BECHTEL v. WILSON et al.
Three groups of attorneys, representing a like group of appellants, have petitioned for a rehearing, and all profess dissatisfaction with the statement of facts in the opinion. All the facts stated are proved either by direct evidence or by presumptions and legal inferences which must be drawn from the facts proved. Counsel have all overlooked the elementary principle that in an action upon a promissory note the burden of proving payment is on the defendant. The complaint pleaded execution of a promissory note for $30,000, and payment thereon in principal and interest of $18,000. Prayer was for $11,630 and interest alleged to be then due. Defendants set up the deed of trust, and the action was tried as one for a deficiency judgment. The answers denied for want of information the amounts paid and the amount due. Plaintiff gave evidence of the proceeds of the trustees' sale credited on the note and of the additional sums admittedly received and credited from the sale of lots reconveyed and removed from the trust lien under the terms of the contract.
The appellants take an inconsistent position. They argue that, since the portion of the proceeds of lot sales had not been agreed upon, the respondent was not entitled to credit any of said proceeds to payment on the note; that the evidence fails to prove that respondent credited all these proceeds to such indebtedness; and that the court should therefore have found that the security was not exhausted because the respondent had not sold out these lot purchasers after having credited appellants with the proceeds of these sales. They claim that the respondent should have been compelled to prove that the proceeds of sales credited to them on their note were tagged to specific lots with detailed proof of these lots by description of each and the amount credited from each lot. The evidence that all lots were included in the notice of trustees' sale, except those reconveyed under this agreement of the parties, was sufficient to sustain the finding that all lots subject to the trust lien were sold on the foreclosure and that the security of the lien was thus exhausted. If any further proof was necessary, this finding was supported by the presumptions and legal inferences which must be drawn from the facts proved. These reconveyances giving complete descriptions of the lots reconveyed had been delivered to appellants at their request, and were presumably in their possession at the time of the trial. By the terms of the trust it was agreed that such reconveyances were to be made from time to time “as said Beneficiary * * * may direct, upon the payment of such portion of the debt secured hereby as may be agreed upon.” The appellants admitted that proceeds of such sales had been applied to a reduction of the debt. The trial court could presume that the regular course of business had been followed––that the reconveyances were made upon request of appellants, that the amount of proceeds applied to the debt had been agreed upon, and that, from appellants' failure to produce the evidence in their possession, the reconveyances covered the precise lot numbers omitted from the notice of sale.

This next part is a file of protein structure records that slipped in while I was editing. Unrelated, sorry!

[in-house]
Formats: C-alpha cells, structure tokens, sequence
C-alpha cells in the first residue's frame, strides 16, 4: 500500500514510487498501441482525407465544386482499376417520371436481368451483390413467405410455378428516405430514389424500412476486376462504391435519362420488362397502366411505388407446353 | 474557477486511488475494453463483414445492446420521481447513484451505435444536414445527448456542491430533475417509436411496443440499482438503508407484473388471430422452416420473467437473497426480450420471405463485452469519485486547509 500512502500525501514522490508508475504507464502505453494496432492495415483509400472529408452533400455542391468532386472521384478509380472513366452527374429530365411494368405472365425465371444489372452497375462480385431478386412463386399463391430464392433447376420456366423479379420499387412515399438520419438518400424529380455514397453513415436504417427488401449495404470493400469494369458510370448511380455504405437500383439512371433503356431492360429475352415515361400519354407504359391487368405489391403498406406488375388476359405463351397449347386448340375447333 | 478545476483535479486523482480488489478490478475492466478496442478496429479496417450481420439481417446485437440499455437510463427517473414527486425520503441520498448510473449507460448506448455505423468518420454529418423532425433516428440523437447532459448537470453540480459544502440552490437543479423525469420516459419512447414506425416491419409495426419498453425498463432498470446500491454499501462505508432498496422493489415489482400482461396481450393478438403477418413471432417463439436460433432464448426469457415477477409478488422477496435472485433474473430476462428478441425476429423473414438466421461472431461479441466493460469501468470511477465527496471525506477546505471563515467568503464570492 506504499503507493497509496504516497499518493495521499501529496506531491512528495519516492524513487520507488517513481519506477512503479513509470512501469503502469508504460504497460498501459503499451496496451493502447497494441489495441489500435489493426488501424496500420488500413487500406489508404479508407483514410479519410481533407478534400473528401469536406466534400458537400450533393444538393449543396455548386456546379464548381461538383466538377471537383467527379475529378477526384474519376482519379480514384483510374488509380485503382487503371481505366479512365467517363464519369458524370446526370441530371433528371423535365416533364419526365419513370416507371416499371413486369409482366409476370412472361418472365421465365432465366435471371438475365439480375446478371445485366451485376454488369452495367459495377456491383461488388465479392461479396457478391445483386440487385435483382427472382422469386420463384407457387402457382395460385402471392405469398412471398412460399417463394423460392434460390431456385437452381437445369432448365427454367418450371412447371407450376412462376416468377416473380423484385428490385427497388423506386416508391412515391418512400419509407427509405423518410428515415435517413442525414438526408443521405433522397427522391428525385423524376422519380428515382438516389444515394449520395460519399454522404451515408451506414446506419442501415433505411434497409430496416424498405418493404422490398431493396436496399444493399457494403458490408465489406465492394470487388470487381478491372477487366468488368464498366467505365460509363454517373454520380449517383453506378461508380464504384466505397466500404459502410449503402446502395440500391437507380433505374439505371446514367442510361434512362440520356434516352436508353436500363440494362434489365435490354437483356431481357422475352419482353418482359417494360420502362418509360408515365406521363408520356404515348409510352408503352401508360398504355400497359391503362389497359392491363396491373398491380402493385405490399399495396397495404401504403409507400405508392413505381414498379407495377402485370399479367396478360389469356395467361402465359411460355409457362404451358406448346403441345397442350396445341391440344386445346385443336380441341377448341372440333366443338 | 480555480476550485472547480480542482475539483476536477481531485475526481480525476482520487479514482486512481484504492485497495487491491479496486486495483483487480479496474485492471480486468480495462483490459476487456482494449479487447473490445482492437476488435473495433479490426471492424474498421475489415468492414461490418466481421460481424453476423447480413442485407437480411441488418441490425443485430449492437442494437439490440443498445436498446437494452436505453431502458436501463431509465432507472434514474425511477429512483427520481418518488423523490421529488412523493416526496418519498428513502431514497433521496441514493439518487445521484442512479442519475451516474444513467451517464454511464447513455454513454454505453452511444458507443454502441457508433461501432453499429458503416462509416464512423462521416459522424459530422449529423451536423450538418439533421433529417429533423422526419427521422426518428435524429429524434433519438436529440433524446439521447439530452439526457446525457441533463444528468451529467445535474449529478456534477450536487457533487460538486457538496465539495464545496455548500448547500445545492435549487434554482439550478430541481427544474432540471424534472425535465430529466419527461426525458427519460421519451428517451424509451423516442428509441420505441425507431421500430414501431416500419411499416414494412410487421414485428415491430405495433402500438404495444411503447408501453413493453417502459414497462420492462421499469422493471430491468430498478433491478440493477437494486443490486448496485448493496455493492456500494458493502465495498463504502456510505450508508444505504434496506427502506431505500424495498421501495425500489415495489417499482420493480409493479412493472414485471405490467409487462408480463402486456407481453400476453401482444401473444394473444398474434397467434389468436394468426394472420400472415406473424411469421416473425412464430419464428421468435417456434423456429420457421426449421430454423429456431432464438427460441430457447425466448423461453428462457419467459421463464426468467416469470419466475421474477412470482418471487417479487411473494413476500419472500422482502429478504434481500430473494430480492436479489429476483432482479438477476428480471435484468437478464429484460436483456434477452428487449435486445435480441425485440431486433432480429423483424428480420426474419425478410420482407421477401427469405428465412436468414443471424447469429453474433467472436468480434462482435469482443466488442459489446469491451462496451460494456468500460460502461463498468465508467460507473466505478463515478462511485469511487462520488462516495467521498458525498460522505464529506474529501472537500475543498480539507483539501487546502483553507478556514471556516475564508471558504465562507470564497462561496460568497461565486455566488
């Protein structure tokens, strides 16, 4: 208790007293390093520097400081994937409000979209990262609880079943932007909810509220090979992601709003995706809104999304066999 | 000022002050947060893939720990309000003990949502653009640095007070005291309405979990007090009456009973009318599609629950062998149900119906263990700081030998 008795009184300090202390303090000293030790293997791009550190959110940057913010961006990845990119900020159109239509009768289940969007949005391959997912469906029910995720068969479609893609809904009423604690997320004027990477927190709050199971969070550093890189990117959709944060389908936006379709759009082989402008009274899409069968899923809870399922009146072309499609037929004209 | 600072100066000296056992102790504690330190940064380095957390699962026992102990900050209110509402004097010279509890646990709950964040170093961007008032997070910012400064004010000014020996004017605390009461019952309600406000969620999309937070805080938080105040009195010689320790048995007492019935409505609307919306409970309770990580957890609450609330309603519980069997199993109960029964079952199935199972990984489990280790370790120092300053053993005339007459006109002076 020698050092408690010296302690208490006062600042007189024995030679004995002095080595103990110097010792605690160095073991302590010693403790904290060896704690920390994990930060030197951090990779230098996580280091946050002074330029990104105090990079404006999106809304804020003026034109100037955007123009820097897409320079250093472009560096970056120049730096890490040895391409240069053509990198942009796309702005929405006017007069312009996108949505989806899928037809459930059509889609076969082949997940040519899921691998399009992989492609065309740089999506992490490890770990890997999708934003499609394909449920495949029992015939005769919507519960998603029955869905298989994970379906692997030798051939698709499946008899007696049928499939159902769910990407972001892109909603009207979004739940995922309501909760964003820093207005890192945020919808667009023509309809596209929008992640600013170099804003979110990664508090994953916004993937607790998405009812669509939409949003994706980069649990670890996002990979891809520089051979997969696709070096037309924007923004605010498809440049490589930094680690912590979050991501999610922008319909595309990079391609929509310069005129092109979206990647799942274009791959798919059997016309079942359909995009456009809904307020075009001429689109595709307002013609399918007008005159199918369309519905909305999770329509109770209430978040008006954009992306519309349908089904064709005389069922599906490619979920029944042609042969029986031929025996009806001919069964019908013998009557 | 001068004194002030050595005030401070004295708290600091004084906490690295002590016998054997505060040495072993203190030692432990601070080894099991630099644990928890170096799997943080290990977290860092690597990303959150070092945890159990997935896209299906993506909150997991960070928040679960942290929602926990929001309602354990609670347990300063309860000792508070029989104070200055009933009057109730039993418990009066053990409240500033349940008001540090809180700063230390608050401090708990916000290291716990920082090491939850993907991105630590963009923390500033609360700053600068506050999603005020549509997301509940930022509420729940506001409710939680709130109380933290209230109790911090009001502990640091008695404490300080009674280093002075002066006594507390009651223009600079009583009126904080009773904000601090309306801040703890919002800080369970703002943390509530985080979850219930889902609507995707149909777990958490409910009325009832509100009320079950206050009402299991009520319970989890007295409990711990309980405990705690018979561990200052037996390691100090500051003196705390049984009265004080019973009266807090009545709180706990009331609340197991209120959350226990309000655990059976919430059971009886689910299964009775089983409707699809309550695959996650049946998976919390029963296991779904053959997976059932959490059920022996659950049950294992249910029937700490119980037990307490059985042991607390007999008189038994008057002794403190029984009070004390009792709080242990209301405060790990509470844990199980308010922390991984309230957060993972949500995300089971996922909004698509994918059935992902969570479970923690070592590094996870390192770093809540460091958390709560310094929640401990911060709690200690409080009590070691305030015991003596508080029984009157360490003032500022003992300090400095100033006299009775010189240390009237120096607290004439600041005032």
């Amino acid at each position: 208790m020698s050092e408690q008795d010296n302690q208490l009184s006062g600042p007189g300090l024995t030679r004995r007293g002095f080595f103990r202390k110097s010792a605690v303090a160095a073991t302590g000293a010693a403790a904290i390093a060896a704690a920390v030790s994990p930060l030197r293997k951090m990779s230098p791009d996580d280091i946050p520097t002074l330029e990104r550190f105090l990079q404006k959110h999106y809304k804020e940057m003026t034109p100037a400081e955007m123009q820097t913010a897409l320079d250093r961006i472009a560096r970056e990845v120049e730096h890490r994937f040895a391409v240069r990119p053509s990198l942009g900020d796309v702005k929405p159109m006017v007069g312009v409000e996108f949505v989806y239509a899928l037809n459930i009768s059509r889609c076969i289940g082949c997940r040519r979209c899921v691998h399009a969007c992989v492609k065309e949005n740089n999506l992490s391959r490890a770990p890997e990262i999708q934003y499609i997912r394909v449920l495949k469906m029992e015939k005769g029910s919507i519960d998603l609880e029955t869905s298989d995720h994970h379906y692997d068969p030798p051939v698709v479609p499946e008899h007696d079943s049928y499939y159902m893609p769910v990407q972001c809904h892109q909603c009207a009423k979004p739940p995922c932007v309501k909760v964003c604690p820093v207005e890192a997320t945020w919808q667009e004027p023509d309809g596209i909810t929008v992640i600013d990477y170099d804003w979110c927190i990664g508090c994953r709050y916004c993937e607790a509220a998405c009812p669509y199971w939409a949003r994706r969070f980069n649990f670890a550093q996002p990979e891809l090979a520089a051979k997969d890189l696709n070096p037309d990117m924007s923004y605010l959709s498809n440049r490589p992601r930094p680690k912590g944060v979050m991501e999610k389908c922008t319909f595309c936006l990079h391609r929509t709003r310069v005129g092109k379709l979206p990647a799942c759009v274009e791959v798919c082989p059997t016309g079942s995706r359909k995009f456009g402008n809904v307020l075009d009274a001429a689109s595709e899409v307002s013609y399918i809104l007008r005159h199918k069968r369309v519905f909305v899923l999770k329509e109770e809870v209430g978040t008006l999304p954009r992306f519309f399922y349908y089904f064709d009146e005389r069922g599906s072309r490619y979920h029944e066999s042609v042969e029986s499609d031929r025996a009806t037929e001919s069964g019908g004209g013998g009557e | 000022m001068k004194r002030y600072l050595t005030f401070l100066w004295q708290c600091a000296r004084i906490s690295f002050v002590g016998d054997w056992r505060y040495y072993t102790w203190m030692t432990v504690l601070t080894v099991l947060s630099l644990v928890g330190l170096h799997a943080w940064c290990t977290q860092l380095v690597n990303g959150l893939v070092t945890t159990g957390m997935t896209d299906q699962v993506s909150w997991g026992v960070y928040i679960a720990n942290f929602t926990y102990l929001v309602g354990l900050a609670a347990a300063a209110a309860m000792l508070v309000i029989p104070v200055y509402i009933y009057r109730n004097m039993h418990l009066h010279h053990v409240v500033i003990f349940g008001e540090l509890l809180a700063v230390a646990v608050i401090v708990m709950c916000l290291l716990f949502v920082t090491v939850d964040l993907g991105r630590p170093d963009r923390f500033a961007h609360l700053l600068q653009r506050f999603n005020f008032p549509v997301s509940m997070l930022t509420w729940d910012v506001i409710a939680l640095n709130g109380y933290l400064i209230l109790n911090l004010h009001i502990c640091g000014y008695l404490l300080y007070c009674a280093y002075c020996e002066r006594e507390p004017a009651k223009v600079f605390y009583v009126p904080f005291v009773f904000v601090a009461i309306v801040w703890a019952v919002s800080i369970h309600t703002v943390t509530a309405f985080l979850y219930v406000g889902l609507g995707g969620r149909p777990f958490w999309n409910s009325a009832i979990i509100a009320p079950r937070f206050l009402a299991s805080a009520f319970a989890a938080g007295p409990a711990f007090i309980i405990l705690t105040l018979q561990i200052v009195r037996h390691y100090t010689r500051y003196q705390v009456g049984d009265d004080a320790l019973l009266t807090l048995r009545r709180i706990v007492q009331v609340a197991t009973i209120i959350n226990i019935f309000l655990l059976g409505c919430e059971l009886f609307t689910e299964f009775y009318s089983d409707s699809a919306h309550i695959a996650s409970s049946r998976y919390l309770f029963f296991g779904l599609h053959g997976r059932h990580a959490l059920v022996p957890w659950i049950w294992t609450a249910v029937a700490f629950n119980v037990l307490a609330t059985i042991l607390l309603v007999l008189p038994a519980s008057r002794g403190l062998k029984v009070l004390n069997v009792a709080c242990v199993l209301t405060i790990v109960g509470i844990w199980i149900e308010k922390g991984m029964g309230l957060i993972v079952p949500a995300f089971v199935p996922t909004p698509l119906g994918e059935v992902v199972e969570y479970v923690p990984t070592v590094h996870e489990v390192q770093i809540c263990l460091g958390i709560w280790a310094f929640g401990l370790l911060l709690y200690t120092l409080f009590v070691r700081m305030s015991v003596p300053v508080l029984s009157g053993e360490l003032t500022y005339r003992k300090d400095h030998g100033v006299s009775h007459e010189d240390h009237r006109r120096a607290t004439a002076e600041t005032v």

Confusion is then made to appear in the statement of facts relating to the payments made after forfeiture. The real estate corporation had, prior to the forfeiture, issued a number of sales contracts to lots subject to the lien and all of which lots were sold at the trustees' sale. These sales contracts called for periodic installment payments, and by agreement of the parties made after notice of default, these payments were made to the bank to be held in trust pending the foreclosure sale. Here again the appellants complain that the respondent did not assume the burden of proof. Enough was shown, taken with the legal inferences, to prove that these partial payments all concerned lots covered by the lien of the trust deed at the time the payments were made and that all these lots were sold at the trustees' sale. The agreement first made relating to these sales was, as we said in the opinion, modified before it became effective. By no possible theory could the appellants claim payments made after the trustees' sale upon portions of the property sold under the deed. These moneys were not to be returned to the lot purchasers, but they were to be credited to them as part payment upon the lots sold subject to the lien of the deed of trust. The bank was under no obligation to charge off these moneys against the note any more than it should be required to charge off sales made of other lots after it had acquired full title to them through the trustees' deed. The deed of trust expressly provided that reconveyances should be made, and credits allowed on the note “while this Deed of Trust remains in force.” It did not purport to control the right of the purchaser at the trustees' sale to convey any portion of the property purchased by him or to dispose of the proceeds of sales of such property. The correspondence upon which the appellants rely as creating an agreement to apply these proceeds to the note originated before the sale and at a time when the parties were negotiating a settlement and a new loan. The final agreement that the bank should hold these moneys in trust to be turned over to the purchaser at the trustees' sale and to be credited to the lot purchasers was made upon the earnest solicitation of the real estate corporation to protect the appellants from claims of these lot purchasers in the event that the bank foreclosed upon the lots covered by their sales contracts.
The petitions for a rehearing are denied.